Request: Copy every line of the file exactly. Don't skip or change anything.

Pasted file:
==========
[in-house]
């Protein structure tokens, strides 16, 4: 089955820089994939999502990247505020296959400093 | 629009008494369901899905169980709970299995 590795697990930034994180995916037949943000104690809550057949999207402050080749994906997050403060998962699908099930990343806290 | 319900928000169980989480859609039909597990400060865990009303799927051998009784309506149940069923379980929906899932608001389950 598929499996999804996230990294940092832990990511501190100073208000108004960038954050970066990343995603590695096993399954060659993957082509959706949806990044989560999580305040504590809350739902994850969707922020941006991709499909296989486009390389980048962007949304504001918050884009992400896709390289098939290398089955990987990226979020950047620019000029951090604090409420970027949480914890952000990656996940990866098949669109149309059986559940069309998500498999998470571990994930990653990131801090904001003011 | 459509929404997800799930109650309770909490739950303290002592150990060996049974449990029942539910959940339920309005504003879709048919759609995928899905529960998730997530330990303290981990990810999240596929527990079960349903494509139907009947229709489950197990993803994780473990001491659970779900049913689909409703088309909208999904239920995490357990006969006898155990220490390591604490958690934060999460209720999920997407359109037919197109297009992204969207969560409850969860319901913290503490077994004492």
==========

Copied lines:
[in-house]
């Protein structure tokens, strides 16, 4: 089955820089994939999502990247505020296959400093 | 629009008494369901899905169980709970299995 590795697990930034994180995916037949943000104690809550057949999207402050080749994906997050403060998962699908099930990343806290 | 319900928000169980989480859609039909597990400060865990009303799927051998009784309506149940069923379980929906899932608001389950 598929499996999804996230990294940092832990990511501190100073208000108004960038954050970066990343995603590695096993399954060659993957082509959706949806990044989560999580305040504590809350739902994850969707922020941006991709499909296989486009390389980048962007949304504001918050884009992400896709390289098939290398089955990987990226979020950047620019000029951090604090409420970027949480914890952000990656996940990866098949669109149309059986559940069309998500498999998470571990994930990653990131801090904001003011 | 459509929404997800799930109650309770909490739950303290002592150990060996049974449990029942539910959940339920309005504003879709048919759609995928899905529960998730997530330990303290981990990810999240596929527990079960349903494509139907009947229709489950197990993803994780473990001491659970779900049913689909409703088309909208999904239920995490357990006969006898155990220490390591604490958690934060999460209720999920997407359109037919197109297009992204969207969560409850969860319901913290503490077994004492």